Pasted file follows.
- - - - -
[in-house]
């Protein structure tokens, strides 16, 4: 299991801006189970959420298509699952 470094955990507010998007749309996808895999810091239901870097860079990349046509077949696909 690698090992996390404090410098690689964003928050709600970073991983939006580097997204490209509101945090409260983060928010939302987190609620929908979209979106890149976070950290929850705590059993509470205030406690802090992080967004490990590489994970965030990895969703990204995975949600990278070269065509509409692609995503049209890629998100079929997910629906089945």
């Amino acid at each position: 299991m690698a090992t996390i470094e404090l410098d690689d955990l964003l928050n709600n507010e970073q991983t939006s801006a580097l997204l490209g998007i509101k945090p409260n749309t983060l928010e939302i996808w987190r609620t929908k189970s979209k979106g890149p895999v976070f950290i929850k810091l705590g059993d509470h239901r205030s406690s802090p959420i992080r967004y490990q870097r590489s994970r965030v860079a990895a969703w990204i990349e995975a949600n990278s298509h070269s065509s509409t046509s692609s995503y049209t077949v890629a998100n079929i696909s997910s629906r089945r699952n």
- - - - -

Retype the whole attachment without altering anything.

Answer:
[in-house]
């Protein structure tokens, strides 16, 4: 299991801006189970959420298509699952 470094955990507010998007749309996808895999810091239901870097860079990349046509077949696909 690698090992996390404090410098690689964003928050709600970073991983939006580097997204490209509101945090409260983060928010939302987190609620929908979209979106890149976070950290929850705590059993509470205030406690802090992080967004490990590489994970965030990895969703990204995975949600990278070269065509509409692609995503049209890629998100079929997910629906089945």
């Amino acid at each position: 299991m690698a090992t996390i470094e404090l410098d690689d955990l964003l928050n709600n507010e970073q991983t939006s801006a580097l997204l490209g998007i509101k945090p409260n749309t983060l928010e939302i996808w987190r609620t929908k189970s979209k979106g890149p895999v976070f950290i929850k810091l705590g059993d509470h239901r205030s406690s802090p959420i992080r967004y490990q870097r590489s994970r965030v860079a990895a969703w990204i990349e995975a949600n990278s298509h070269s065509s509409t046509s692609s995503y049209t077949v890629a998100n079929i696909s997910s629906r089945r699952n």